Most of the route’s trips would involve transfers, meaning riders won’t be able to dodge long waits by planning their trips around the schedule. A commuter transferring from a half-hourly route would have to wait up to 30 minutes on the same corner every single day. That’s a last resort transit service, and the riders of this core route deserve better.

Some service hours are not being used well

To restore the 903 to half-hourly service all day, we need to find 3,820 annual service hours. Thankfully, there are some places in the proposal where Delco service hours aren’t being used wisely. Draft schedules for the new routes have been released on the Transit App, which I used to estimate the service hours spent on each section.

First is the 108 to UPS.

Currently, a combination of the 68 and 108 provide hourly service from 69th Street to the UPS Air Hub south of the airport. There are also service boosts during shift changes, adding up to 30 round trips on a weekday. For a single employment center, this is a reasonable amount of service, but under the current bus revolution proposal, the 108 would provide half-hourly service all day on top of hourly service from the 68.

Using the published travel time of 15 minutes from the airport to UPS, SEPTA could save 7,103 service hours annually by cutting the 108 back to the airport, more than enough to fix the 903. UPS commuters would still get frequent service at shift changes, and access to West Philly by transferring to the G on Passyunk Avenue.

If SEPTA isn’t ready to trim the 108, they could unsquiggle the 914.

In the first draft, SEPTA created an hourly route to cover the gap between the 101 and 102 trolleys. This route was reasonably direct, but in the second draft, they brought back a punishingly long 11 minute loop into the residential neighborhood of Folcroft, currently part of the 115.

(Alex Davis)

SEPTA had long planned to eliminate the Folcroft loop, with an early assessment describing it as having “consistently low ridership.” Their first draft served the neighborhood with the 914 touching Folcroft’s corner instead, which put the vast majority of Folcroft’s residents within half a mile of a stop. This was a far more sensible solution, and while the resurrected loop would spare a small number of Folcroft riders a 10 minute walk, it would subject every person on the bus to an 11 minute longer trip, both directions, every day, forever. An hourly bus is inconvenient, but a bus that takes 11 minutes to go nowhere is a slap in the face. Reverting to the first design would save 2,417 service hours for use on other routes like the 903, and it would make the 914 a route that respects riders’ time. The decision makes itself.

Bus Revolution is a team effort

So far, local governments in Delaware County have treated Bus Revolution as a project internal to SEPTA. Over the next year, that will have to change, because local governments are responsible for maintaining bus shelters.

Shelters are a massive improvement for any bus stop, but they are especially important at transfer points, where wait times are determined entirely by the bus schedule. Every corner shown on the map above currently has bus service and will be a key transfer point after Bus Revolution.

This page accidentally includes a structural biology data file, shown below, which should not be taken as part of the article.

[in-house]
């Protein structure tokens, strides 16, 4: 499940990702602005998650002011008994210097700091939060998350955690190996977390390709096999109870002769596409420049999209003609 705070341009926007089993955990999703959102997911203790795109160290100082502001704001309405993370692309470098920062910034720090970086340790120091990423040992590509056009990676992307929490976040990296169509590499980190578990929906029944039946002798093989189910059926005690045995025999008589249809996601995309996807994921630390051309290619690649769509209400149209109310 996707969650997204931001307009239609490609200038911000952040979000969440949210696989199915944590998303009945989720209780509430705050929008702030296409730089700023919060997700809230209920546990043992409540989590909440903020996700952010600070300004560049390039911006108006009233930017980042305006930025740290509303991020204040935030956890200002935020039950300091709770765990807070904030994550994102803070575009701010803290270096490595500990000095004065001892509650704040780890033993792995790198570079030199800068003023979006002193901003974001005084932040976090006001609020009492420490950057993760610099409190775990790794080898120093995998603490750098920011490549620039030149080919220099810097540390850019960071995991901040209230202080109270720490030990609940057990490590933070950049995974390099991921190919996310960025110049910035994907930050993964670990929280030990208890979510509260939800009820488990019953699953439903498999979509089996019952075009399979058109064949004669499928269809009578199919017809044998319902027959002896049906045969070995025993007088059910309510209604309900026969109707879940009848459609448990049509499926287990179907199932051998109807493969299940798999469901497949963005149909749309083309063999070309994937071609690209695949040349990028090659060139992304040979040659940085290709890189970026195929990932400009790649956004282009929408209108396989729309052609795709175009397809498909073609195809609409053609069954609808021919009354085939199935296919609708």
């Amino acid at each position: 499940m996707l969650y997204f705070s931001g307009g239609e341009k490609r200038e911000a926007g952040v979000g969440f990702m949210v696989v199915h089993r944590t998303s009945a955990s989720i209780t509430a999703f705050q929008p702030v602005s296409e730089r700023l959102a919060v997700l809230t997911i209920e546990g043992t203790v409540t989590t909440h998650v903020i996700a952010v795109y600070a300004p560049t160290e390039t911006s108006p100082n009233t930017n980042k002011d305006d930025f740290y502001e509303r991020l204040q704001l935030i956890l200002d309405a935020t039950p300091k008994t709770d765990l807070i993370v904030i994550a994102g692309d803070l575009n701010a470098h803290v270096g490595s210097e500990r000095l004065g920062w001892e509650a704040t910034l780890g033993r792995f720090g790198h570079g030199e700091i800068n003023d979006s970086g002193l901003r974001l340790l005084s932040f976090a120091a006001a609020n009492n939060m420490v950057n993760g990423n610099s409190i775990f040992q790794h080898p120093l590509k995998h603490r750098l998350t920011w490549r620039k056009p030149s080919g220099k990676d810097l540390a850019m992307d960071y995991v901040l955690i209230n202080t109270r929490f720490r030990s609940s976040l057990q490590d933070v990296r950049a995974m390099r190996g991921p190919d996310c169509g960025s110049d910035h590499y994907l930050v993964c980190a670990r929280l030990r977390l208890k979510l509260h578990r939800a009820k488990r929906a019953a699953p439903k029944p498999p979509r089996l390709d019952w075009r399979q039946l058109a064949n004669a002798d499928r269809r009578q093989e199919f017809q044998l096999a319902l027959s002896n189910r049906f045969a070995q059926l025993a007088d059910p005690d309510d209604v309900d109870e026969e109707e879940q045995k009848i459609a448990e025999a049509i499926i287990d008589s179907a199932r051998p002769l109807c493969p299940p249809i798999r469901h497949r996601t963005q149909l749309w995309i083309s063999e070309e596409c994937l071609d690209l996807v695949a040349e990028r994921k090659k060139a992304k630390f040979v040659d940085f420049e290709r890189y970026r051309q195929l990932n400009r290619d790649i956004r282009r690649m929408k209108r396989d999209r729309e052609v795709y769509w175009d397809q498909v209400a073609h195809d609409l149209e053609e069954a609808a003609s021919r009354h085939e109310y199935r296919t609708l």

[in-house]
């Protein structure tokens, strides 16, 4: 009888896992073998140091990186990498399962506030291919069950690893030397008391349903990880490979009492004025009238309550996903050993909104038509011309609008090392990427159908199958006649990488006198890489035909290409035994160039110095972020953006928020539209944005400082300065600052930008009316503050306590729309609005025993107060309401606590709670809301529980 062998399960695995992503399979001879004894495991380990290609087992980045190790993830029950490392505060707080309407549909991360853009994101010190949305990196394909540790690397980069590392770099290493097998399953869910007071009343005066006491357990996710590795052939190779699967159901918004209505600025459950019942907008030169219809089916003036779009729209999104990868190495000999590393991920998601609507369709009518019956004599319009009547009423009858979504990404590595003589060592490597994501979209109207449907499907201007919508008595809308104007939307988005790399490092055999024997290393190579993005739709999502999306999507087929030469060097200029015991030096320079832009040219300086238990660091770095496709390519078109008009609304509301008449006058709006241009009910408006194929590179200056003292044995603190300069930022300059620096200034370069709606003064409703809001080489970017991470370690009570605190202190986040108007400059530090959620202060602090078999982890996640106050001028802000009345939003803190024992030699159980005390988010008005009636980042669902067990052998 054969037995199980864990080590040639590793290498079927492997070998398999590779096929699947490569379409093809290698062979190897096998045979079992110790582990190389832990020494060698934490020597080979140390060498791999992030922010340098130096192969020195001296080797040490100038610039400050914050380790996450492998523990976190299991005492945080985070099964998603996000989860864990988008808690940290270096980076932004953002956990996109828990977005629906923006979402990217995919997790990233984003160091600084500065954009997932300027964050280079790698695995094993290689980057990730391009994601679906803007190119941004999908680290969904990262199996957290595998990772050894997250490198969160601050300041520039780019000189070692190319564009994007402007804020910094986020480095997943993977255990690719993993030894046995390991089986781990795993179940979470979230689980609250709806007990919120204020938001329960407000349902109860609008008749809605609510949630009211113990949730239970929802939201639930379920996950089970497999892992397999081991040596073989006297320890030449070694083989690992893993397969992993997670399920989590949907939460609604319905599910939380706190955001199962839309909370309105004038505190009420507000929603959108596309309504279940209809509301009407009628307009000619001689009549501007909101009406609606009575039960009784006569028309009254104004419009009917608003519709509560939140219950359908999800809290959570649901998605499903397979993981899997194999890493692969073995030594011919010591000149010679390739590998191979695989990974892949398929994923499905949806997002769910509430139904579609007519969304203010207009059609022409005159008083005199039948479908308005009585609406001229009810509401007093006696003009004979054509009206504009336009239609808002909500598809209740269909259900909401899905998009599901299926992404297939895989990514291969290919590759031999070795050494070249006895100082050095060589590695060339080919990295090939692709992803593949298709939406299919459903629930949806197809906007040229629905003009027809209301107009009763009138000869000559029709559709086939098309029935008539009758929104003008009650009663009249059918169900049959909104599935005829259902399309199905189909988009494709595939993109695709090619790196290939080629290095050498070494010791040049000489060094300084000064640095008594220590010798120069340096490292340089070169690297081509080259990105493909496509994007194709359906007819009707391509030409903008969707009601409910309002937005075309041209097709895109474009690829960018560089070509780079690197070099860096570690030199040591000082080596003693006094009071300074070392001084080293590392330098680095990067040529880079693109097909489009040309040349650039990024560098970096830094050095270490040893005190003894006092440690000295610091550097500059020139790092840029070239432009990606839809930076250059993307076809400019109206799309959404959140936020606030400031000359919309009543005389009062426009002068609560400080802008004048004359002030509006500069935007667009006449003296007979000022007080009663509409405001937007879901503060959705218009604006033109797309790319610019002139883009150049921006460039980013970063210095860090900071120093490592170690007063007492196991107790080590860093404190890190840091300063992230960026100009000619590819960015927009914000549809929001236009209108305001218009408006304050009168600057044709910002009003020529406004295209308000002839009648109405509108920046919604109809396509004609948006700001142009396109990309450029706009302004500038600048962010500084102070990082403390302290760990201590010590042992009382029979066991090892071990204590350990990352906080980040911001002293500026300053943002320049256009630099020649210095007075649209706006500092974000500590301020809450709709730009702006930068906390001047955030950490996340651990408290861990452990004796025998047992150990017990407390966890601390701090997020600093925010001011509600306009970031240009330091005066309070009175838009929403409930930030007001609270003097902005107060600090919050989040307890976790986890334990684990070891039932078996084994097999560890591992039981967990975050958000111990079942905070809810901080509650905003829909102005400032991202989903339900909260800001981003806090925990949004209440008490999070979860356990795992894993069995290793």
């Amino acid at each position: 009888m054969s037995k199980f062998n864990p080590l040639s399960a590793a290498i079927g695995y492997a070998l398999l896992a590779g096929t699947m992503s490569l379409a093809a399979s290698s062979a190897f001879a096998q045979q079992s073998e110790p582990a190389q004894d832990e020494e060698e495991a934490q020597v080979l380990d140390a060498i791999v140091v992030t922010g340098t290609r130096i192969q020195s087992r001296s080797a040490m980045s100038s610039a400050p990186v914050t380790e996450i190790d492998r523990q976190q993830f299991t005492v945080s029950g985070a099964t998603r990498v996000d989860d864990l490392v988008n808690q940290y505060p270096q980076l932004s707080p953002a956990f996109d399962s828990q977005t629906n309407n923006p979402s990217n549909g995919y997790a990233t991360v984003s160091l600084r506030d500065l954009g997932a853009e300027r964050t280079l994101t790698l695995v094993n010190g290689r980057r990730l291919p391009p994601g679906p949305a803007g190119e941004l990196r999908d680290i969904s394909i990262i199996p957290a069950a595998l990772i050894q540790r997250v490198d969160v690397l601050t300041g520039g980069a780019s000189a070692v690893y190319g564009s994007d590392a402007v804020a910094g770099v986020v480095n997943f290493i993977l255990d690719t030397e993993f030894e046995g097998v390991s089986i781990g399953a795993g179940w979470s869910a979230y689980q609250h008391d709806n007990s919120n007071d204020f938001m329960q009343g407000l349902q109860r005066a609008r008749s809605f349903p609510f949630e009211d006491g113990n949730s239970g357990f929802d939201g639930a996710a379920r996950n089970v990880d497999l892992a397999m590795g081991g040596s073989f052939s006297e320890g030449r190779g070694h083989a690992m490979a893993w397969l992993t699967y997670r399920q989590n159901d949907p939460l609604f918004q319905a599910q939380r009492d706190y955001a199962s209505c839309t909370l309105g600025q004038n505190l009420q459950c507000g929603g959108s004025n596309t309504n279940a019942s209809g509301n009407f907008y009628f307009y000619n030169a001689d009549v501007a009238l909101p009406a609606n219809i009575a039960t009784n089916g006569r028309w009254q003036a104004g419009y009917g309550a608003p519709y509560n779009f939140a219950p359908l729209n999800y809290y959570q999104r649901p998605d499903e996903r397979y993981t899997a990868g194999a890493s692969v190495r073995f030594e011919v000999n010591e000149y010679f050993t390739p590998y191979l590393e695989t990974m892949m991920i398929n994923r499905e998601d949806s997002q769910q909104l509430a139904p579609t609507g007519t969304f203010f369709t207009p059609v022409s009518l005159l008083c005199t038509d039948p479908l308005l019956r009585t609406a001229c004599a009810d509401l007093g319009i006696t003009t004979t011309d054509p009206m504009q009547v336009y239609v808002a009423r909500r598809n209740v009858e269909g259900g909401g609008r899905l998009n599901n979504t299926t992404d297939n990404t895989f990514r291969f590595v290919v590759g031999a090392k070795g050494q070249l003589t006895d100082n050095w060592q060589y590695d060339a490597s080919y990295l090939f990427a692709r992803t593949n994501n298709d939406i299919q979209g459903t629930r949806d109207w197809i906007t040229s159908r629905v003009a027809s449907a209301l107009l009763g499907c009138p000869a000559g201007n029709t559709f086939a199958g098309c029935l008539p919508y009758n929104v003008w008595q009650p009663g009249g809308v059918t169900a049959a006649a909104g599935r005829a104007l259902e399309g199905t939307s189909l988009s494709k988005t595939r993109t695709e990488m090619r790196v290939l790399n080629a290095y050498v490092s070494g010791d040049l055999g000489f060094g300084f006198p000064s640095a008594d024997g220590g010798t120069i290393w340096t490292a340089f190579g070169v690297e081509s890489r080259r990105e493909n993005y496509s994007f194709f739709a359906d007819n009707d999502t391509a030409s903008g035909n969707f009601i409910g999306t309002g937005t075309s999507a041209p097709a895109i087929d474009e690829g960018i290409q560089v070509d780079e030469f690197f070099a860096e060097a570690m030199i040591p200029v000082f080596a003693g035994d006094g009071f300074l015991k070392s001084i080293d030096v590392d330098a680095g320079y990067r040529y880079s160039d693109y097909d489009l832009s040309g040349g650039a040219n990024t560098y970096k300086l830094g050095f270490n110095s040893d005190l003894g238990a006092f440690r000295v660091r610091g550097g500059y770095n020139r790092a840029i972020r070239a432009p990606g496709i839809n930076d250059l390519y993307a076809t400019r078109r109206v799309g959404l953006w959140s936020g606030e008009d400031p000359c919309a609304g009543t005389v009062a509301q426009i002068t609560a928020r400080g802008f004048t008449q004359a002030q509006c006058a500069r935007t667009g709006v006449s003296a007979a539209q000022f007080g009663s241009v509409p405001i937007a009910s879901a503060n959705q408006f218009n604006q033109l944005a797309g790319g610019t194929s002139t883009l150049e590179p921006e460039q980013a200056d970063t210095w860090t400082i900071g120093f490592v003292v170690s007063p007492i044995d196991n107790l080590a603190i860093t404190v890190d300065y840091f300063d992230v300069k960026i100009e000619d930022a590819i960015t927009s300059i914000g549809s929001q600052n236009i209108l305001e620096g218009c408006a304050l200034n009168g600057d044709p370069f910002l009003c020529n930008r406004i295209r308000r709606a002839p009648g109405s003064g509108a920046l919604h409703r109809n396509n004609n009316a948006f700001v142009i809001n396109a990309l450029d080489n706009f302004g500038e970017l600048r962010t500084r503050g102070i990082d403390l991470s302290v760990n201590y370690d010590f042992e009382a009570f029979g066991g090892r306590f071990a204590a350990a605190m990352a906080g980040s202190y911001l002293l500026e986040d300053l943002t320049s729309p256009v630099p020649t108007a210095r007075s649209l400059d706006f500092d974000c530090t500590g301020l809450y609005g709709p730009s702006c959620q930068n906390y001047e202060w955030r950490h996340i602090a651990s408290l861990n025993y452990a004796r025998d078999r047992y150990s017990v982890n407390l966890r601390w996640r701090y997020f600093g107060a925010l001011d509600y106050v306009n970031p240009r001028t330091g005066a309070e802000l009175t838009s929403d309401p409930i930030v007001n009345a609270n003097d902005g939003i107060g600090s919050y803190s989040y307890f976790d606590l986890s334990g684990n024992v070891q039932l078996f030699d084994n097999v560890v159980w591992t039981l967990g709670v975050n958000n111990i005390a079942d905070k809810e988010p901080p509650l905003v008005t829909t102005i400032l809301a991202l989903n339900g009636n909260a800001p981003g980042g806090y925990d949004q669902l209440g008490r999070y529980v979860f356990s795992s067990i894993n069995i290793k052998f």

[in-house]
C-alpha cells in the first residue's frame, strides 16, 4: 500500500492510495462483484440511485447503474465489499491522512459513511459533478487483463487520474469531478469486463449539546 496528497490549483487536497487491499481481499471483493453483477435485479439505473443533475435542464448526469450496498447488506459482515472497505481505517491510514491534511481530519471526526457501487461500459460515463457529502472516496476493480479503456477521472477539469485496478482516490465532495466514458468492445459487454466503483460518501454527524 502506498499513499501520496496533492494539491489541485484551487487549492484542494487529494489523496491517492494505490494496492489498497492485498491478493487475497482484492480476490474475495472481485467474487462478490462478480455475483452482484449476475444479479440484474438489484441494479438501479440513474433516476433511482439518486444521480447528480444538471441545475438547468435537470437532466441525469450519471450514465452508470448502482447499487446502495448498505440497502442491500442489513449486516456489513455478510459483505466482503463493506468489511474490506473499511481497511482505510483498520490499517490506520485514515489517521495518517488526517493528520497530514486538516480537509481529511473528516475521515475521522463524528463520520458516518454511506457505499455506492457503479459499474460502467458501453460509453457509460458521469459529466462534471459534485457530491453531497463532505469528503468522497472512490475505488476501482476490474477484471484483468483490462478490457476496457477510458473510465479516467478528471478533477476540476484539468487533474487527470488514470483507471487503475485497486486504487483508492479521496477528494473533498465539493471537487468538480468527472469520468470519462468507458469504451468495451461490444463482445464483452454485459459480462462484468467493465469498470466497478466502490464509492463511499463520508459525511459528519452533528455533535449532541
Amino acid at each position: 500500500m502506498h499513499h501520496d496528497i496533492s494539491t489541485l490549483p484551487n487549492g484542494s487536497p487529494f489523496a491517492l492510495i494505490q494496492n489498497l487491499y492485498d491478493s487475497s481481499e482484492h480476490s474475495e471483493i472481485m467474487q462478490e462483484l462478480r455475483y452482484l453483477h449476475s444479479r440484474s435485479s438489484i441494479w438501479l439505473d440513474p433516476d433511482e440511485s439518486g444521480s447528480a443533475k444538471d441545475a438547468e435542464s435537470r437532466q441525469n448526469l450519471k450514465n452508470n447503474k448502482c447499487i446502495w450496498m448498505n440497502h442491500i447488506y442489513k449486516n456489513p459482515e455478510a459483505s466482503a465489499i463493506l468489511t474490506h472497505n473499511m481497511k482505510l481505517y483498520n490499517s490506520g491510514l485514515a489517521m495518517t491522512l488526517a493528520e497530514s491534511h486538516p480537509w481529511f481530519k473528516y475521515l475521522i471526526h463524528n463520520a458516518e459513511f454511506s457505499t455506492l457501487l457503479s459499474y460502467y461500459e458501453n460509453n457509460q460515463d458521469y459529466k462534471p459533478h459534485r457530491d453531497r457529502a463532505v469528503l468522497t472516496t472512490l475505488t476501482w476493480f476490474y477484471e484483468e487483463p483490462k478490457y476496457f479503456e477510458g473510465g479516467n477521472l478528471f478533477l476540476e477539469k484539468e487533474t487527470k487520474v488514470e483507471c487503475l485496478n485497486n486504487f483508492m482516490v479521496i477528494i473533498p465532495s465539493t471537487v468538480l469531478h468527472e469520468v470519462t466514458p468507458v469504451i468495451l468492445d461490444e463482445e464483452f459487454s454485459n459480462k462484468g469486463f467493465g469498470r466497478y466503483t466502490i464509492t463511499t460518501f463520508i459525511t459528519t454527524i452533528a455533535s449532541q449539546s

Unfortunately, most of the townships and boroughs in charge of those stops have long neglected their responsibility to provide shelters. If you live in one of the towns in red or orange text, make some noise. Let your local leaders know it’s finally time to pony up the $6,000 and buy you a bus shelter.

(Alex Davis)

PennDOT isn’t off the hook either. They’re in charge of West Chester Pike, Baltimore Pike, MacDade Boulevard and Lansdowne Avenue, where Delco’s core routes will run. These roads are perfectly suited for bus signal priority, queue jump lanes, or even *gasp* bus lanes. The Delaware Valley Regional Planning Commission already published a plan to bring queue jump lanes to West Chester Pike. PennDOT, the ball is in your court.

And you, the person reading this, have power too.

Learn about how Bus Revolution will impact your neighborhood, and let SEPTA know what you think at septabusrevolution.com. I can promise you that they read every comment, and take riders’ ideas seriously. Critiques are welcome, but SEPTA also needs our political support to get the job done.

We have an opportunity that no other generation of SEPTA riders ever got, to redraw our bus system from scratch and create a network more people can rely on and build their lives around. We can create a county where car ownership is optional, where climate goals are within reach and people (other than me) look forward to their transit trip. Getting there will require radical changes to our bus network that will make some people unhappy, but transformative change is never easy. Let’s build the best possible network that 389,000 service hours can buy, because Delco deserves the best.

Special thanks to Michael Noda.

Avatar photo

Alex Davis is an urban planning student at Rutgers University.